"Today I am proud to announce a new initiative. We've been dealing with agriculture, we’ve been dealing with health," Obama said at the University of Cape Town in South Africa. "Now we’re going to talk about power — Power Africa — a new initiative that will double access to power in sub-Saharan Africa."
The president said that in partnership with African nations, the United States will develop new sources of energy. Obama said America's vision is a partnership with Africa that unleashes achievable growth.
"We'll reach more households not just in cities, but in villages and on farms," he said. "We'll expand access for those who live currently off the power grid."
"A light where currently there is darkness; the energy needed to lift people out of poverty — that’s what opportunity looks like."
The president unveiled "Power Africa" in his address to a crowd of 1,100 at the University of Cape Town, part of a weeklong trip to three African nations including Senegal and Tanzania.
According to presidential adviser Gayle Smith, more than two-thirds of the people living in sub-Saharan Africa do not have electricity, including 85 percent living in rural areas. The United States and its private sector partners in the first phase will focus on electric power expansion in six countries: Ethiopia, Ghana, Kenya, Liberia, Nigeria and Tanzania, according to the White House.
Power Africa will also partner with Uganda and Mozambique on oil and natural gas resources management.
Power Africa, the White House said, will bring a broad range of U.S. government tools to support investment in Africa’s energy sector. These tools include provision of policy and regulatory best practices, pre-feasibility support and capacity building, long-term financing, insurance, guarantees, credit enhancements and technical assistance.
Private sector giants — including General Electric, Symbion Power, Heirs Holdings, Aldwych International, Harith General Partners, Husk Power Systems and the African Finance Corporation — are expected to make an additional $9 billion in initial commitments, the White House says. They will help support the development of more than 8,000 megawatts of new electricity generation in sub-Saharan Africa.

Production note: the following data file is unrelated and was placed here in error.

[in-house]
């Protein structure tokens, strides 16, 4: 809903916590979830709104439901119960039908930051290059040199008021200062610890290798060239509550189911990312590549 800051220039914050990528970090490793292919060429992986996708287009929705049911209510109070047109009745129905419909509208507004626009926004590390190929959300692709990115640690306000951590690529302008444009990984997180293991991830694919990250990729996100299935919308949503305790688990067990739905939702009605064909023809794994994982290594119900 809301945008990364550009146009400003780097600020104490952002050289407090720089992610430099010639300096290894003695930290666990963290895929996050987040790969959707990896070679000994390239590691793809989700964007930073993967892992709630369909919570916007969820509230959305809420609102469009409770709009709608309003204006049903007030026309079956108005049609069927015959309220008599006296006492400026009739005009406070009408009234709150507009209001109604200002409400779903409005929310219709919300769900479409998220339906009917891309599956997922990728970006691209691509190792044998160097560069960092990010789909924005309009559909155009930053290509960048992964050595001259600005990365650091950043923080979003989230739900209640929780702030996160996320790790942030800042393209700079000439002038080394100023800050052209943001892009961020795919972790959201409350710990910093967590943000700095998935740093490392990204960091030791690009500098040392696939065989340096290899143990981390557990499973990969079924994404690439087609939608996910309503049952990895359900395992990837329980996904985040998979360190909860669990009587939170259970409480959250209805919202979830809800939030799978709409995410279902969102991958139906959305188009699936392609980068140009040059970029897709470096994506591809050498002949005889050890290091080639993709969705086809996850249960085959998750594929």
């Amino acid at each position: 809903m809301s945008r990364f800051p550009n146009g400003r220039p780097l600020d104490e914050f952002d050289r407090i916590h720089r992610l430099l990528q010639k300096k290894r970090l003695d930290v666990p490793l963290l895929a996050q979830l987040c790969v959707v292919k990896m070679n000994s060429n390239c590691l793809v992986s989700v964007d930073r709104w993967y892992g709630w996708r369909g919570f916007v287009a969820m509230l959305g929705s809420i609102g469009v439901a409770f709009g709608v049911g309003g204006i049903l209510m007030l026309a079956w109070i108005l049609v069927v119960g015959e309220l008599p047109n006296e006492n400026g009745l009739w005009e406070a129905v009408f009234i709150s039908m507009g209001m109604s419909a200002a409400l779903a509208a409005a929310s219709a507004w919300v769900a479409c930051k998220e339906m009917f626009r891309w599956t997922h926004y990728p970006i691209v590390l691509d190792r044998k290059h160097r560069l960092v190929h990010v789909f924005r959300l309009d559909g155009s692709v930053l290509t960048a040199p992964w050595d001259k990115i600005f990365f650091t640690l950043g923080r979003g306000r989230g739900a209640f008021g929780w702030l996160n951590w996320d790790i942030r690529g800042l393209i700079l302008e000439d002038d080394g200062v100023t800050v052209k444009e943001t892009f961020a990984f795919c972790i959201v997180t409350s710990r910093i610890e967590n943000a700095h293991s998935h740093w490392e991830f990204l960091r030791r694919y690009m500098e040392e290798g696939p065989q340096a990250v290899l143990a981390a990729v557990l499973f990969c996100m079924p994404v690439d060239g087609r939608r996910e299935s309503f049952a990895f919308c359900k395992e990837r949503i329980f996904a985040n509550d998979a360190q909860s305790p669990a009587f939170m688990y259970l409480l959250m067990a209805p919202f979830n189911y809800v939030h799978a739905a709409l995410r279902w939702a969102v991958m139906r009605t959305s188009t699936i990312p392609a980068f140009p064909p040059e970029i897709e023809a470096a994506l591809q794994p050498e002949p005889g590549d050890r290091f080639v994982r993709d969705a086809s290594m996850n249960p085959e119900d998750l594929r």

The International Energy Agency estimates that sub-Saharan Africa will require more than $300 billion in investment to achieve universal electricity access by 2030, the White House says. "Only with greater private sector investment can the promise of Power Africa be realized," the White House added.
Obama also said the United States will bolster access to food and health programs across the continent with the goal of reducing poverty and illness plaguing many areas of Africa.
Earlier in Cape Town, Obama, first lady Michelle Obama and daughters Malia and Sasha visited Robben Island prison, where the ailing former president of South Africa, 94-year-old Nelson Mandela, was confined in a tiny cell during the apartheid era. South African politician Ahmed Kathrada, who was also held in the prison for nearly two decades and was an anti-apartheid activist, guided Obama and the first family on their tour of the prison complex. Kathrada was also Obama's guide when he first visited Robben in 2006.
Obama wrote in the prison guest book, "On behalf of our family, we're deeply humbled to stand where men of such courage faced down injustice and refused to yield. The world is grateful for the heroes of Robben Island, who remind us that no shackles or cells can match the strength of the human spirit."
After their visit to Robben Island, Obama visited the Archbishop Desmond Tutu HIV Foundation Youth Center to highlight efforts to combat HIV/AIDS in Africa and the role the U.S. President's Emergency Plan for AIDS Relief has contributed. Obama met with Tutu and young students at the community center. Add Comments>>